While many of the other German detainees have been released in recent months, Yucel, who spent much of the past year in solitary confinement and was repeatedly denied consular visits, remains incarcerated.
Aside from escalating its rhetoric towards Ankara, Berlin has sought to bring to bear some of its substantial economic leverage resulting from it being Turkey’s most important trading partner.
This has included, for example, restricting permissions for arms exports to Turkey, which has delayed a planned joint venture to build a new Turkish battle tank involving German defence company Rheinmetall. In total, German exports to Turkey were down by 5.9% over the first nine months of 2017, the latest period for which official figures are available.
Most importantly, Germany has played a decisive role in halting talks between the EU and Turkey over upgrading the joint customs union. This measure is particularly painful for Turkey.
The customs union, in place since 1996, has been a key factor in Turkey’s economic rise over the past two decades. Ankara now wants to widen it to include services and agricultural products, which, as a study by the Munich-based Ifo Institute suggests, could add up to 1.8% to Turkey’s GDP.
The desire to get the customs union negotiations back on track is likely the key driving force behind the recent charm offensive by the Turkish government, which has included Erdogan’s visit earlier this month to Paris. How successful it will be, however, is unclear. In Paris, Erdogan got into a spat with a journalist; and Cavusoglu’s meeting with Gabriel has been met with mixed reactions in Germany.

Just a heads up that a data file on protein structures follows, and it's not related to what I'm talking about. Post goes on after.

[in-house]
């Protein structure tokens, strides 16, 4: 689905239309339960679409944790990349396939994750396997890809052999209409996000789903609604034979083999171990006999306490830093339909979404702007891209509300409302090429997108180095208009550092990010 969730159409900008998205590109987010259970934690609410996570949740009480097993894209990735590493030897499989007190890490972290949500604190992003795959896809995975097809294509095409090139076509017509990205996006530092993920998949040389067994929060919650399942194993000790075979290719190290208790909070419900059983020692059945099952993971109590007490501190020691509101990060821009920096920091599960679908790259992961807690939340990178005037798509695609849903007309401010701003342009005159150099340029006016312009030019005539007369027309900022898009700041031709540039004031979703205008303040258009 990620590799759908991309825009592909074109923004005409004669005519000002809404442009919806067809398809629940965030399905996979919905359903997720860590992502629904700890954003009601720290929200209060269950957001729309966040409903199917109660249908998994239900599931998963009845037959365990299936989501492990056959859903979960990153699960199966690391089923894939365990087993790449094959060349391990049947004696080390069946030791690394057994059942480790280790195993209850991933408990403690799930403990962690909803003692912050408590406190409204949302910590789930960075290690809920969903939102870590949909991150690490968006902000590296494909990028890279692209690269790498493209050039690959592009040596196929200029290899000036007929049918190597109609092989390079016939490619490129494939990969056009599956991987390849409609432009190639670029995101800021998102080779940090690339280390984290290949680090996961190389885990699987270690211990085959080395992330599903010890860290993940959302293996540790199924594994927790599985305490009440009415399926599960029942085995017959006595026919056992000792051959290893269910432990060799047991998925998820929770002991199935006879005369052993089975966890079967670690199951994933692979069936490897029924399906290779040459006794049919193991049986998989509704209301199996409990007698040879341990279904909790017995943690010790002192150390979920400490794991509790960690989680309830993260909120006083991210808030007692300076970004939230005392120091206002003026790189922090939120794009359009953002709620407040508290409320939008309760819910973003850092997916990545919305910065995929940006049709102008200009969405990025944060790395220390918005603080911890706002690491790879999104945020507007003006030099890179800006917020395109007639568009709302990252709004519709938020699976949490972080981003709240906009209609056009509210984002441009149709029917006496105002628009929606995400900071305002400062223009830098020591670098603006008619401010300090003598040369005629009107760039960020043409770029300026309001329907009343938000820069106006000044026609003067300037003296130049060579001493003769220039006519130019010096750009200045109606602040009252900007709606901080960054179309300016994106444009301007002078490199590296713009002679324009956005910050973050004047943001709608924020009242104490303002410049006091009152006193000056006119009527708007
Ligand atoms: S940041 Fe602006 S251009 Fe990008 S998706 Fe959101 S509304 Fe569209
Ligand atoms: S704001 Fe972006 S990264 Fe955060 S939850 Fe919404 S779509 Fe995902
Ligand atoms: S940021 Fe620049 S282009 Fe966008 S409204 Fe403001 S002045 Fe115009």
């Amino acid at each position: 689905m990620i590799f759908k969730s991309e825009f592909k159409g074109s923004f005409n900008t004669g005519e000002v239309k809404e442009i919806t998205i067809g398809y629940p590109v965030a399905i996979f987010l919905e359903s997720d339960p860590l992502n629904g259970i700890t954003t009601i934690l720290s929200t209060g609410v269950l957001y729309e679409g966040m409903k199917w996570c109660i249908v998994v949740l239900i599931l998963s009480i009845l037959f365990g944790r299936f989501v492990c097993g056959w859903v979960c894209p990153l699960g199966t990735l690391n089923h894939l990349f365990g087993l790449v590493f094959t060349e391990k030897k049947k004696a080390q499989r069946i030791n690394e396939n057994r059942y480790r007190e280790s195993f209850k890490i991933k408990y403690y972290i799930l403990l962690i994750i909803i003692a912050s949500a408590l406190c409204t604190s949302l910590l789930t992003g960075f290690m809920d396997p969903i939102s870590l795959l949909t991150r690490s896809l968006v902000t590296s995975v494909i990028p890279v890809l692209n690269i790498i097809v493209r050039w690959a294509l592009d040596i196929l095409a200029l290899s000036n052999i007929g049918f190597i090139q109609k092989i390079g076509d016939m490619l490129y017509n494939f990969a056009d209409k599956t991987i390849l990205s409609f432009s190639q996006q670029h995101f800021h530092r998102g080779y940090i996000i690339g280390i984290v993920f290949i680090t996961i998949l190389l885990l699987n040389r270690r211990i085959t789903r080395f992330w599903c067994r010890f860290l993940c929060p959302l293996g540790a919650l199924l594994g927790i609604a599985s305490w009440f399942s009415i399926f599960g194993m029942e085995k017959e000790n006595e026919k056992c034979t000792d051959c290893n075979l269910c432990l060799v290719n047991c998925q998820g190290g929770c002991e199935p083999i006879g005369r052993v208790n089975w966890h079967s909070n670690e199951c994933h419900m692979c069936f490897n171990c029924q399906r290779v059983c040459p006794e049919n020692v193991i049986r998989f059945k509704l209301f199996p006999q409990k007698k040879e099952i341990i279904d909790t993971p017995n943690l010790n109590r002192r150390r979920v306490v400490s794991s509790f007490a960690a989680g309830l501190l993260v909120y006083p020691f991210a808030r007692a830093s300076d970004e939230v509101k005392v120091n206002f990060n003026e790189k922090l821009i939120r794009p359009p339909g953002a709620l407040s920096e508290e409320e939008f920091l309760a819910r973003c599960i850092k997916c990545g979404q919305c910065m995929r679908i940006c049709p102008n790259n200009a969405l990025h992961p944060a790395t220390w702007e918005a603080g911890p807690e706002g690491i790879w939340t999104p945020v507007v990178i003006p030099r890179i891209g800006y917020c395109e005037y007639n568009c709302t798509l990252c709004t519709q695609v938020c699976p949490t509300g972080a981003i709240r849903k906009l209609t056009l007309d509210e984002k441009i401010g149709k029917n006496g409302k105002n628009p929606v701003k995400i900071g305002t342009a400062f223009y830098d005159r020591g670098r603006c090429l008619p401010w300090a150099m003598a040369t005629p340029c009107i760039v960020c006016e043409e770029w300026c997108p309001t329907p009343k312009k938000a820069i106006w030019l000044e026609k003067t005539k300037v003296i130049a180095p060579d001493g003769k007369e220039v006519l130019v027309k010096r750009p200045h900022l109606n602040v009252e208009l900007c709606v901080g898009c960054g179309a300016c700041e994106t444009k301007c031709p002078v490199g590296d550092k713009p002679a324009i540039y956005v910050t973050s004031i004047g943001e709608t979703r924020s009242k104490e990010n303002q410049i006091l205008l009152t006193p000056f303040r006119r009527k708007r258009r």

The German–Turkish relationship is far from an ordinary one, and that Berlin has clear interests in repairing ties with Ankara
Cem Ozdemir, co-chair of Germany’s Green Party and a particularly vocal critic of Ankara, has warned the government not to fall for a change in Turkish rhetoric while the facts on the ground remain effectively the same.
He accused Erdogan of trying to use Yucel as a ‘personal hostage’ to be eventually exchanged for an economic deal – a practice that would be highly unseemly especially among long-time allies.
This is the crux of the matter for Gabriel and the German government. The German–Turkish relationship is far from an ordinary one, and that Berlin has clear interests in repairing ties with Ankara. Aside from the lucrative bilateral economic relationship and other strategic issues, Germany also wants continued Turkish help with managing the refugee crisis in the eastern Mediterranean.
At the same time, Berlin cannot be seen to be giving in to Turkish bullying and set a precedent in which it exchanges political and economic favours for the release of unlawfully incarcerated German citizens (as the German government insists is the case with Yucel and other detained Germans).
Resolving the Yucel case without tying it to German concessions is therefore crucial. But even if a solution is found, German–Turkish relations are unlikely to return to their pre-crisis state.
Instead, they are more likely to take on a much cooler, transactional tone that will limit opportunities for both countries. A long-term improvement and restoration of mutual trust, at least from the German side, is possible only if Ankara changes course domestically and becomes less confrontational on the international stage.
Dr Tobias Borck
Research Fellow for Middle East Security Studies
International Security Studies